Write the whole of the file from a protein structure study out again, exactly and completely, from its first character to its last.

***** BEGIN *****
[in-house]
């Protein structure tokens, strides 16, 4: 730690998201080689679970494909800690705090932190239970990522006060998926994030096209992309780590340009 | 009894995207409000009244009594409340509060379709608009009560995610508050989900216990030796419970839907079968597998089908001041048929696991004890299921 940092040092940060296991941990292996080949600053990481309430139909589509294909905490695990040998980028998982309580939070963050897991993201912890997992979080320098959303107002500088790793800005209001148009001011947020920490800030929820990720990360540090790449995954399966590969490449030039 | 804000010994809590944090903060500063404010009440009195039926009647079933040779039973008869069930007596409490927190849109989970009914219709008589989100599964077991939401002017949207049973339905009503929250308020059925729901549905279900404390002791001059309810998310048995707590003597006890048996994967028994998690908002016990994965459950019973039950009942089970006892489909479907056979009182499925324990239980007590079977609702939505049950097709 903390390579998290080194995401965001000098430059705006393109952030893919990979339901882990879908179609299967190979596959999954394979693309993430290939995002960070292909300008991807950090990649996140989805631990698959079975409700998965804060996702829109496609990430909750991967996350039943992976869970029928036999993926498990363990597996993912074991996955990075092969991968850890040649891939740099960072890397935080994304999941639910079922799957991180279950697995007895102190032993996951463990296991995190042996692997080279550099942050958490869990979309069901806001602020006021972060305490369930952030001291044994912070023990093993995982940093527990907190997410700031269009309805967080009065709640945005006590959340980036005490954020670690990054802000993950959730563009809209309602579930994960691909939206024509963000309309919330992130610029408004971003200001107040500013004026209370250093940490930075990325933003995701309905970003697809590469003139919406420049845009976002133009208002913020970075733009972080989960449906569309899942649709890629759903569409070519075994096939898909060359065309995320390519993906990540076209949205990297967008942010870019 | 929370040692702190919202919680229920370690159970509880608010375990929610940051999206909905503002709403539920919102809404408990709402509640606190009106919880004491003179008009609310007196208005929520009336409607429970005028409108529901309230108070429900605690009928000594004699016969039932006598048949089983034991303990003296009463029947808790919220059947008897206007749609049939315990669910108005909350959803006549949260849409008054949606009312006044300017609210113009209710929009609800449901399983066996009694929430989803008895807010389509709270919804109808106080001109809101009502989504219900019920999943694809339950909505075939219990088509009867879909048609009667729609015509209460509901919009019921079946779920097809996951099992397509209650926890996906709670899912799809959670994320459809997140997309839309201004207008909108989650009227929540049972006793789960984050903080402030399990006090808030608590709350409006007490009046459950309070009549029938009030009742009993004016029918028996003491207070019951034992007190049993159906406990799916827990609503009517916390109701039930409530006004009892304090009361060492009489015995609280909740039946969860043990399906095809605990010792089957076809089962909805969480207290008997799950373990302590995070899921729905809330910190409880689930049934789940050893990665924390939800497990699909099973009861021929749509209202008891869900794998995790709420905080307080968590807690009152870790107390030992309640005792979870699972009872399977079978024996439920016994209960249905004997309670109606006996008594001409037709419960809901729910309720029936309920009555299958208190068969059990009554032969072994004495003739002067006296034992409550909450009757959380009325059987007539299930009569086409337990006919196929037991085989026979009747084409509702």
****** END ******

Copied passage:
[in-house]
């Protein structure tokens, strides 16, 4: 730690998201080689679970494909800690705090932190239970990522006060998926994030096209992309780590340009 | 009894995207409000009244009594409340509060379709608009009560995610508050989900216990030796419970839907079968597998089908001041048929696991004890299921 940092040092940060296991941990292996080949600053990481309430139909589509294909905490695990040998980028998982309580939070963050897991993201912890997992979080320098959303107002500088790793800005209001148009001011947020920490800030929820990720990360540090790449995954399966590969490449030039 | 804000010994809590944090903060500063404010009440009195039926009647079933040779039973008869069930007596409490927190849109989970009914219709008589989100599964077991939401002017949207049973339905009503929250308020059925729901549905279900404390002791001059309810998310048995707590003597006890048996994967028994998690908002016990994965459950019973039950009942089970006892489909479907056979009182499925324990239980007590079977609702939505049950097709 903390390579998290080194995401965001000098430059705006393109952030893919990979339901882990879908179609299967190979596959999954394979693309993430290939995002960070292909300008991807950090990649996140989805631990698959079975409700998965804060996702829109496609990430909750991967996350039943992976869970029928036999993926498990363990597996993912074991996955990075092969991968850890040649891939740099960072890397935080994304999941639910079922799957991180279950697995007895102190032993996951463990296991995190042996692997080279550099942050958490869990979309069901806001602020006021972060305490369930952030001291044994912070023990093993995982940093527990907190997410700031269009309805967080009065709640945005006590959340980036005490954020670690990054802000993950959730563009809209309602579930994960691909939206024509963000309309919330992130610029408004971003200001107040500013004026209370250093940490930075990325933003995701309905970003697809590469003139919406420049845009976002133009208002913020970075733009972080989960449906569309899942649709890629759903569409070519075994096939898909060359065309995320390519993906990540076209949205990297967008942010870019 | 929370040692702190919202919680229920370690159970509880608010375990929610940051999206909905503002709403539920919102809404408990709402509640606190009106919880004491003179008009609310007196208005929520009336409607429970005028409108529901309230108070429900605690009928000594004699016969039932006598048949089983034991303990003296009463029947808790919220059947008897206007749609049939315990669910108005909350959803006549949260849409008054949606009312006044300017609210113009209710929009609800449901399983066996009694929430989803008895807010389509709270919804109808106080001109809101009502989504219900019920999943694809339950909505075939219990088509009867879909048609009667729609015509209460509901919009019921079946779920097809996951099992397509209650926890996906709670899912799809959670994320459809997140997309839309201004207008909108989650009227929540049972006793789960984050903080402030399990006090808030608590709350409006007490009046459950309070009549029938009030009742009993004016029918028996003491207070019951034992007190049993159906406990799916827990609503009517916390109701039930409530006004009892304090009361060492009489015995609280909740039946969860043990399906095809605990010792089957076809089962909805969480207290008997799950373990302590995070899921729905809330910190409880689930049934789940050893990665924390939800497990699909099973009861021929749509209202008891869900794998995790709420905080307080968590807690009152870790107390030992309640005792979870699972009872399977079978024996439920016994209960249905004997309670109606006996008594001409037709419960809901729910309720029936309920009555299958208190068969059990009554032969072994004495003739002067006296034992409550909450009757959380009325059987007539299930009569086409337990006919196929037991085989026979009747084409509702």